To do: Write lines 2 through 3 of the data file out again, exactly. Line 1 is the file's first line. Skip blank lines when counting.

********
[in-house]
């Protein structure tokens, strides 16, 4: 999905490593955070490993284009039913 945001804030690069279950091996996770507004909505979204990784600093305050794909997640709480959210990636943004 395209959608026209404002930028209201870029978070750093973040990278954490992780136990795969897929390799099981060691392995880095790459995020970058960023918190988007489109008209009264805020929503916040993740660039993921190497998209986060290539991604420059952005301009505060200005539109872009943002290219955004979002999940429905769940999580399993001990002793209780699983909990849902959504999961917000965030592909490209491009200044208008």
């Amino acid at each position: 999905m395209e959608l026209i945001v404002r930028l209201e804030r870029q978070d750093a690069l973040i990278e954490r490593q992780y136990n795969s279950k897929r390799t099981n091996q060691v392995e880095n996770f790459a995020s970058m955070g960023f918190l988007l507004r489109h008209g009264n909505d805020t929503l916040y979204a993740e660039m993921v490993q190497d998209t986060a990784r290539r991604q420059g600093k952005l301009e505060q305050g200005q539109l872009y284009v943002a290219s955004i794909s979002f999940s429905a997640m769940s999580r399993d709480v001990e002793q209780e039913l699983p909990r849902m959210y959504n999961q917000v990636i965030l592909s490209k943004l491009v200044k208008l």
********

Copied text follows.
């Protein structure tokens, strides 16, 4: 999905490593955070490993284009039913 945001804030690069279950091996996770507004909505979204990784600093305050794909997640709480959210990636943004 395209959608026209404002930028209201870029978070750093973040990278954490992780136990795969897929390799099981060691392995880095790459995020970058960023918190988007489109008209009264805020929503916040993740660039993921190497998209986060290539991604420059952005301009505060200005539109872009943002290219955004979002999940429905769940999580399993001990002793209780699983909990849902959504999961917000965030592909490209491009200044208008």
């Amino acid at each position: 999905m395209e959608l026209i945001v404002r930028l209201e804030r870029q978070d750093a690069l973040i990278e954490r490593q992780y136990n795969s279950k897929r390799t099981n091996q060691v392995e880095n996770f790459a995020s970058m955070g960023f918190l988007l507004r489109h008209g009264n909505d805020t929503l916040y979204a993740e660039m993921v490993q190497d998209t986060a990784r290539r991604q420059g600093k952005l301009e505060q305050g200005q539109l872009y284009v943002a290219s955004i794909s979002f999940s429905a997640m769940s999580r399993d709480v001990e002793q209780e039913l699983p909990r849902m959210y959504n999961q917000v990636i965030l592909s490209k943004l491009v200044k208008l």